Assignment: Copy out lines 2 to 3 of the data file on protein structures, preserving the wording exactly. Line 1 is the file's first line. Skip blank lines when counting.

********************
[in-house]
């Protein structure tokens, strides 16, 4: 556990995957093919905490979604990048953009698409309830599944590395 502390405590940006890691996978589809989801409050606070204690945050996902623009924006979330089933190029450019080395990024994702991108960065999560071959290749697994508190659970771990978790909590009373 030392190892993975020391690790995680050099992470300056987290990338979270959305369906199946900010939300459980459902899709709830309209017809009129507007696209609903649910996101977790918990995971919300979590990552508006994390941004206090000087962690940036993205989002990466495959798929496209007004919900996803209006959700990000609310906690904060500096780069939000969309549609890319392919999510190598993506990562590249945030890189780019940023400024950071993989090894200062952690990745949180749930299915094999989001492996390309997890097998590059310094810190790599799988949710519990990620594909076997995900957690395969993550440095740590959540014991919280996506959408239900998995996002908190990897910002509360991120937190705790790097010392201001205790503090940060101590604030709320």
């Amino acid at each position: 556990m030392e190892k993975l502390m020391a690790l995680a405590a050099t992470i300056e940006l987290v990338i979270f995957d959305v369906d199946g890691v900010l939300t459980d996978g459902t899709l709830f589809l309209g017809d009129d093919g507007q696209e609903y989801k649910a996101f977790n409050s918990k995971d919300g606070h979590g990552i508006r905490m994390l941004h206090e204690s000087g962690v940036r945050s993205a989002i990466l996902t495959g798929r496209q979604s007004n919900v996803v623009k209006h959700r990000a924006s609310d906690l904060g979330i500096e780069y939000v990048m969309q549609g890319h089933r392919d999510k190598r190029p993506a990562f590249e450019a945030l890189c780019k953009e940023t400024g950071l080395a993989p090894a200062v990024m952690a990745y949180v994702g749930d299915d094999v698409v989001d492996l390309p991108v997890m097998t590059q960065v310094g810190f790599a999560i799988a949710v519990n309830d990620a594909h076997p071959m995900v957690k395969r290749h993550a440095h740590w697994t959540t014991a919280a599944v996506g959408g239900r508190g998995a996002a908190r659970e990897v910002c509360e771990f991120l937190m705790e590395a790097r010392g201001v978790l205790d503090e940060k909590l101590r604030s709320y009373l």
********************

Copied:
């Protein structure tokens, strides 16, 4: 556990995957093919905490979604990048953009698409309830599944590395 502390405590940006890691996978589809989801409050606070204690945050996902623009924006979330089933190029450019080395990024994702991108960065999560071959290749697994508190659970771990978790909590009373 030392190892993975020391690790995680050099992470300056987290990338979270959305369906199946900010939300459980459902899709709830309209017809009129507007696209609903649910996101977790918990995971919300979590990552508006994390941004206090000087962690940036993205989002990466495959798929496209007004919900996803209006959700990000609310906690904060500096780069939000969309549609890319392919999510190598993506990562590249945030890189780019940023400024950071993989090894200062952690990745949180749930299915094999989001492996390309997890097998590059310094810190790599799988949710519990990620594909076997995900957690395969993550440095740590959540014991919280996506959408239900998995996002908190990897910002509360991120937190705790790097010392201001205790503090940060101590604030709320």
């Amino acid at each position: 556990m030392e190892k993975l502390m020391a690790l995680a405590a050099t992470i300056e940006l987290v990338i979270f995957d959305v369906d199946g890691v900010l939300t459980d996978g459902t899709l709830f589809l309209g017809d009129d093919g507007q696209e609903y989801k649910a996101f977790n409050s918990k995971d919300g606070h979590g990552i508006r905490m994390l941004h206090e204690s000087g962690v940036r945050s993205a989002i990466l996902t495959g798929r496209q979604s007004n919900v996803v623009k209006h959700r990000a924006s609310d906690l904060g979330i500096e780069y939000v990048m969309q549609g890319h089933r392919d999510k190598r190029p993506a990562f590249e450019a945030l890189c780019k953009e940023t400024g950071l080395a993989p090894a200062v990024m952690a990745y949180v994702g749930d299915d094999v698409v989001d492996l390309p991108v997890m097998t590059q960065v310094g810190f790599a999560i799988a949710v519990n309830d990620a594909h076997p071959m995900v957690k395969r290749h993550a440095h740590w697994t959540t014991a919280a599944v996506g959408g239900r508190g998995a996002a908190r659970e990897v910002c509360e771990f991120l937190m705790e590395a790097r010392g201001v978790l205790d503090e940060k909590l101590r604030s709320y009373l």